After confirming the approximate range of initial damage point, 3 groups ascending cyclic loading tests were carried out, with loading conditions over 40% σP. After the test, the stress and strain curves of step cyclic loading tests with different confining pressure could be obtained. Taking 10 MPa confining pressure testing data as example, the data processing step is shown in Figure 10.
As shown in Figure 10, based on the testing data, the step cyclic loading curve of stress and strain could be fitted and is shown in Figure 10(a). During the step cyclic loading tests, if the two unloading curves begin to separate, meaning that the input energy supplied by MTS 815 testing system is consumed by the rock samples, it can be assumed that the granite sample begins to enter damage status from this stress. So, the unloading curve which begins to separate was the target unloading curve (the pink curve in Figure 10(b)); also, the corresponding loading curve could be found (the red curve in Figure 10(c)). To acquire accurate damage threshold, the key segment data of target loading curve was obtained and fitted separately, as shown in Figure 10(d). In Figure 10(d), since the rock sample began to damage, the stress-strain curve would no longer be linear; there would be a turning point, which is the initial damage point. Under 10 MPa confining pressure, the turning point appears at 147 MPa stress value.
From Figures 10 and 11, the peak strengths under different confining pressure are 311 MPa, 408 MPa, and 472 MPa, which are almost the same with that of the aforementioned triaxial compression testing results (328 MPa, 402 MPa, and 461 MPa, as shown in Figure 6). The slight errors maybe produced by the instrument, testing process, or different granite samples. These good verified results also testify that the cyclic loading process produce no effect on the strength characteristics of granite. After calculation with the method shown in Figure 10, the initial damage stress thresholds confirmed by cyclic tests are shown in Table 5. The initial damage points are 47.2% σP for 10 MPa, 44.4% σP for 20 MPa, and 43.8% σP for 30 MPa, respectively.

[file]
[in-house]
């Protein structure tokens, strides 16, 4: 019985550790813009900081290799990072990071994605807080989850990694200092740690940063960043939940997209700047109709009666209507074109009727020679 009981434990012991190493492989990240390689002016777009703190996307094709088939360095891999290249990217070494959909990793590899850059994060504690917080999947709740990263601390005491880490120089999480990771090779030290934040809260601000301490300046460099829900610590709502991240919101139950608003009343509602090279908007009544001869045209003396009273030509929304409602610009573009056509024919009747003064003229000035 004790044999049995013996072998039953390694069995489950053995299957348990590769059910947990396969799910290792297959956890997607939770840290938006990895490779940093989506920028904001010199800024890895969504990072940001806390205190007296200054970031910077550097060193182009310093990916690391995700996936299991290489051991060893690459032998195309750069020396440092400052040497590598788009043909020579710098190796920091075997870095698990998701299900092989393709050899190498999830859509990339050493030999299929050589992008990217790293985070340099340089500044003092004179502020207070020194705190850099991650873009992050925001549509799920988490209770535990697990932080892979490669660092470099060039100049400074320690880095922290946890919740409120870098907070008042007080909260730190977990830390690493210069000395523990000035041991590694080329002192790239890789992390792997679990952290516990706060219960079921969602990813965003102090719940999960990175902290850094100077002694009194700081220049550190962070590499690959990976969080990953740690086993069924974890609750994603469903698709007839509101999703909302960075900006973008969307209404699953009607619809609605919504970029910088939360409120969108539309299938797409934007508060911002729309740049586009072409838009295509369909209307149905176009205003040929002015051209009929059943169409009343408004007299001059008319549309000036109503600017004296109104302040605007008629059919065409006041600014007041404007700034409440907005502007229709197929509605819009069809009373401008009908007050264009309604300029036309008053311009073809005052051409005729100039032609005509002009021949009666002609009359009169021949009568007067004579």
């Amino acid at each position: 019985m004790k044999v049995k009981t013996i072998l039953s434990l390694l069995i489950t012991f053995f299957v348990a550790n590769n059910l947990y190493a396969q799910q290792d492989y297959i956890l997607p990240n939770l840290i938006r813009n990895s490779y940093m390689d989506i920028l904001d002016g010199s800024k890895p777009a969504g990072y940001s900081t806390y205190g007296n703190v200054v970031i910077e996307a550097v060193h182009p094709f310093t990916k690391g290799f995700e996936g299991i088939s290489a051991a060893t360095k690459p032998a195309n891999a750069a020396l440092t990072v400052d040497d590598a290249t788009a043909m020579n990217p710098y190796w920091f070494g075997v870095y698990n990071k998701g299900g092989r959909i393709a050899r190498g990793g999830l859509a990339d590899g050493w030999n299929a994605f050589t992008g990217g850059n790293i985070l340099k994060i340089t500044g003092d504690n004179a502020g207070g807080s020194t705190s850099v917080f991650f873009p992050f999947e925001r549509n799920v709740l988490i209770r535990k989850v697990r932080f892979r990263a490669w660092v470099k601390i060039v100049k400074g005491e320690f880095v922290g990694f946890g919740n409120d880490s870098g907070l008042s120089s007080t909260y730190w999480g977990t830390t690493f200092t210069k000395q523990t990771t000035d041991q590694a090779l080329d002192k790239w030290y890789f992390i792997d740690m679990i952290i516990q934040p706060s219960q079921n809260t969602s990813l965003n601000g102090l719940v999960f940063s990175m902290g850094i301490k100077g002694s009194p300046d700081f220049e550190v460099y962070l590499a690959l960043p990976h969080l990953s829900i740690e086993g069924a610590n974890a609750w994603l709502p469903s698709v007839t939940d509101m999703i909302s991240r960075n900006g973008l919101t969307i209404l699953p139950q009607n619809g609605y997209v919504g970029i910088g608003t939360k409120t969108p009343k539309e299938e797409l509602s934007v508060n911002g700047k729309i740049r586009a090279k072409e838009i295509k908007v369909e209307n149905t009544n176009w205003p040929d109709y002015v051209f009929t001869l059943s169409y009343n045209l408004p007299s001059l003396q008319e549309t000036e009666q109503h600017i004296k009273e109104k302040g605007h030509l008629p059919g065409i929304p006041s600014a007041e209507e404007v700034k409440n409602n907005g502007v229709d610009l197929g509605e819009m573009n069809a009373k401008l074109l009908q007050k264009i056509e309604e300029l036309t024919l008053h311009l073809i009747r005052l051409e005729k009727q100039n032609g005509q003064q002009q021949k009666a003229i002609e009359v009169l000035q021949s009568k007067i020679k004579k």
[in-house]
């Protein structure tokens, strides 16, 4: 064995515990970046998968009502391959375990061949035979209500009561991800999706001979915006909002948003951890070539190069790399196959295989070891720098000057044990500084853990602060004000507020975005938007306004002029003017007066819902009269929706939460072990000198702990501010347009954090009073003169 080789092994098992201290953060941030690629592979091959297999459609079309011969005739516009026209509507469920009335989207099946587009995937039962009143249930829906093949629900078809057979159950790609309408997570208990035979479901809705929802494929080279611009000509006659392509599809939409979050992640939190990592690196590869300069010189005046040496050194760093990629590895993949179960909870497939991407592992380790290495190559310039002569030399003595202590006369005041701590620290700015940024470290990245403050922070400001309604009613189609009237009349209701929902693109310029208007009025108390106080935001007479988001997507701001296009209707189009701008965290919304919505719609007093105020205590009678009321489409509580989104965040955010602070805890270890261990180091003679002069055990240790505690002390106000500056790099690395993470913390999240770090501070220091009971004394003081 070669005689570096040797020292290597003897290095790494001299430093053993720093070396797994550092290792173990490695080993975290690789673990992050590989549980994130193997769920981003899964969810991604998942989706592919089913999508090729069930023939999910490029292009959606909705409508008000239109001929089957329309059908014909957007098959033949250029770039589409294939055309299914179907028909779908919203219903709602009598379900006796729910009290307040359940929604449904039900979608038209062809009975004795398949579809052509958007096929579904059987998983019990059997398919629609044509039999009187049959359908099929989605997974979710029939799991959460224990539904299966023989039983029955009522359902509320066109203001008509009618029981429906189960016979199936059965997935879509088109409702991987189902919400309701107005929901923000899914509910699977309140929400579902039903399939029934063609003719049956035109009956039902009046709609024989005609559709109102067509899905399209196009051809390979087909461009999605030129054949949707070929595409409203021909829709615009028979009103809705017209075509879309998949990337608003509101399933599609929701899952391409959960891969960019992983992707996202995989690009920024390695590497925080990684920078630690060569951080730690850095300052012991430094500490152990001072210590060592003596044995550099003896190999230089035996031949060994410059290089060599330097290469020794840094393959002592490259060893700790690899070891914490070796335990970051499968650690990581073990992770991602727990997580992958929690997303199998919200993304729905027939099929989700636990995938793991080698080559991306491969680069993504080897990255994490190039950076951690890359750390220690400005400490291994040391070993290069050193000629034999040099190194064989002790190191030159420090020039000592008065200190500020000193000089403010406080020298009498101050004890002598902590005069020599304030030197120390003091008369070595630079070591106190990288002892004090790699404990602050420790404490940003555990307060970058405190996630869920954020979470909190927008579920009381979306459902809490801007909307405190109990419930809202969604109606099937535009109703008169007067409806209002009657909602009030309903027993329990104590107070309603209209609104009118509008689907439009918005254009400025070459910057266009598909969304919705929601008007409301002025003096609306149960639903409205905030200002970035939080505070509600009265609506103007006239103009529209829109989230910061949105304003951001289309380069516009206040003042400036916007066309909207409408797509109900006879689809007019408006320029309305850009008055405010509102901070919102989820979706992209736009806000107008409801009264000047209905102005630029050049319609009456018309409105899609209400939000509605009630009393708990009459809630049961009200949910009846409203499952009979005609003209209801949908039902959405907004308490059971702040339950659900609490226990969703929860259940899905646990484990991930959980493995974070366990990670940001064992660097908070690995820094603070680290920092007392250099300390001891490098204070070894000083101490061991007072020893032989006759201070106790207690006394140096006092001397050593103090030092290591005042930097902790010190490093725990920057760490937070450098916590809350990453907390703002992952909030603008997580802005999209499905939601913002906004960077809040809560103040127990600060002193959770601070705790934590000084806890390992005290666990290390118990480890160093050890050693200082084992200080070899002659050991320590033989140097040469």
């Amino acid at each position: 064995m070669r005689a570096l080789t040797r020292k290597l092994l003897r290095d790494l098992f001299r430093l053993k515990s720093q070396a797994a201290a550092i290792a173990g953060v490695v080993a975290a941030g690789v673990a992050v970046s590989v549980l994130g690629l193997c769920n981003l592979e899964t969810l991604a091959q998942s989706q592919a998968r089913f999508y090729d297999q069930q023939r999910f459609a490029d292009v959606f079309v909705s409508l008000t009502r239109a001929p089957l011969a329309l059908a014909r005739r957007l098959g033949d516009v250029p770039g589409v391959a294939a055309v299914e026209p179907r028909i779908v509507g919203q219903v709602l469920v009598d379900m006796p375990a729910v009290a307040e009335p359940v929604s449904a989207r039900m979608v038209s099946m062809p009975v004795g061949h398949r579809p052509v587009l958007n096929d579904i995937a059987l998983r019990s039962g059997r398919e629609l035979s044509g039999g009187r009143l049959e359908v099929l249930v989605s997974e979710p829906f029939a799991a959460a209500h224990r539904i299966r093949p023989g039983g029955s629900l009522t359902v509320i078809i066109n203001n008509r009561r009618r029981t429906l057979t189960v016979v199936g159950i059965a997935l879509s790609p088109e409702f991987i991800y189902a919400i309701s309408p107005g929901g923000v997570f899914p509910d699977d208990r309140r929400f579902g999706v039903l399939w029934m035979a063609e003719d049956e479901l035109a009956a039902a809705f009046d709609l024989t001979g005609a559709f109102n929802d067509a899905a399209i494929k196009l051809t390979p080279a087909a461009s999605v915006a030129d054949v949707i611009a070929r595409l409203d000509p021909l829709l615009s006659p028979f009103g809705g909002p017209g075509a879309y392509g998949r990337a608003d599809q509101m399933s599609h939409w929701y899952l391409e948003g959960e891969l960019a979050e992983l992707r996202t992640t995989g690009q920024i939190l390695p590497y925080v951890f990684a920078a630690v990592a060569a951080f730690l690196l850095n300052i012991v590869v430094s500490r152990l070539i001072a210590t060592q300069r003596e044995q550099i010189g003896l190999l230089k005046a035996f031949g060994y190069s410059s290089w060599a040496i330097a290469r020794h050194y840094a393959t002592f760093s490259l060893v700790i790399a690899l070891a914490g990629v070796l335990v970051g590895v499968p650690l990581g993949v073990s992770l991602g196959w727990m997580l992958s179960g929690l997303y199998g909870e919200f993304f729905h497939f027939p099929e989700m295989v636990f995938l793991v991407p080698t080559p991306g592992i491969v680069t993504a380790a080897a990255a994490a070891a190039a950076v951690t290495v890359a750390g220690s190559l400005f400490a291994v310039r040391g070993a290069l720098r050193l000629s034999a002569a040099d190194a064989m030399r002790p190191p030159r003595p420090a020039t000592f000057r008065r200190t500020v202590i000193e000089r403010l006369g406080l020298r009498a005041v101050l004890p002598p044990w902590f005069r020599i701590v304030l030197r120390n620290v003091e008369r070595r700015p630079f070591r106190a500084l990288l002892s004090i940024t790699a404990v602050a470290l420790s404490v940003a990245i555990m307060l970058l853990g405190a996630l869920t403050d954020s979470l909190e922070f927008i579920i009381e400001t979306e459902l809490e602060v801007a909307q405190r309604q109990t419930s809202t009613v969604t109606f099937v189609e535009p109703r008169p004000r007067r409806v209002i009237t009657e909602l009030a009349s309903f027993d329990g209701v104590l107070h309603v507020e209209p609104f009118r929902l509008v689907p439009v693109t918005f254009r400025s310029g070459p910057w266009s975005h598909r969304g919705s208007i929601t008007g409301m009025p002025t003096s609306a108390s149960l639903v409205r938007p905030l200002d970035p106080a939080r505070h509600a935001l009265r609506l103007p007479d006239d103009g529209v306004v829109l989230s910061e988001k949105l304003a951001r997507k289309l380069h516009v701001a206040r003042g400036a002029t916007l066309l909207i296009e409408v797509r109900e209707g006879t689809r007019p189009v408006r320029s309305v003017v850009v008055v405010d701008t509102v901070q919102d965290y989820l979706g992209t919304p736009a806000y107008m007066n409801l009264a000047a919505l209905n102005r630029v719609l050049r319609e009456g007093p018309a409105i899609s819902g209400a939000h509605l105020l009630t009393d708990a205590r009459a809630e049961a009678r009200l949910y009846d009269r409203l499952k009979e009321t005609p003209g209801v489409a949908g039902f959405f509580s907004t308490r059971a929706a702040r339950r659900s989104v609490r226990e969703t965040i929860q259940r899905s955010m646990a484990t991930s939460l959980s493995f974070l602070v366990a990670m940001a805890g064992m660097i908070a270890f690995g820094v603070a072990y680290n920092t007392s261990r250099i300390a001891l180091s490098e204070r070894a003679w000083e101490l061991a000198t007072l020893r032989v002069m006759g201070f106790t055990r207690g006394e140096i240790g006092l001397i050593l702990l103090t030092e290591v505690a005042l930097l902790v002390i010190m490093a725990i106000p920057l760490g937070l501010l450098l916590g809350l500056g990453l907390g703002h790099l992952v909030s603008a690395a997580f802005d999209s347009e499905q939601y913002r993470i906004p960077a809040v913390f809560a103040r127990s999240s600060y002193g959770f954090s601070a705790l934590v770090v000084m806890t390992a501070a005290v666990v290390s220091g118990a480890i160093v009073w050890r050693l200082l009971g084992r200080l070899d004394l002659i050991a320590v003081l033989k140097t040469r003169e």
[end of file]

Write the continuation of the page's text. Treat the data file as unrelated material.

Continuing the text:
The initial damage points confirmed by the step cyclic loading method show that the turning stress of initial damage is about 45% peak strength on average. It is similar to the crack initiation thresholds for shale by Li et al.  and Beishan granite by Zhao et al  confirmed by the AE testing method. And, the testing result in this paper presents a little decrease with the increasing of confining pressure. To verify and analyze the step cyclic testing data, the AE testing results are also listed in Table 5.
As shown in Table 5, the stress values determined by two testing methods (initial damage stress by cyclic test and initial crack stress by the AE method) are not far apart under the same confining pressure, and the percentage of difference is below 5%. However, the results confirmed by cyclic loading tests have much clearer physical meaning and less error of the combination of two instruments. Therefore, the cyclic testing method has more credibility than the AE monitoring method.
The initial damage point of rock is an important parameter in rock-based engineering. In this paper, by employing a series of scientific laboratory tests, a much more accurate and intuitive initial damage point of deep granite from Sanshandao Gold Mine was confirmed, which provides a new method and scientific data for the study on rock mechanics in deep mining.
Through triaxial compression tests, the peak strength, elasticity modulus, and other basic mechanical parameters of granite samples were acquired. On this basis, cyclic loading tests with 20% peak strength and 40% peak strength were carried out. Results show that, under these stress conditions, all the specimens are under elastic status, and the initial damage point of granite must occur over 40% σP.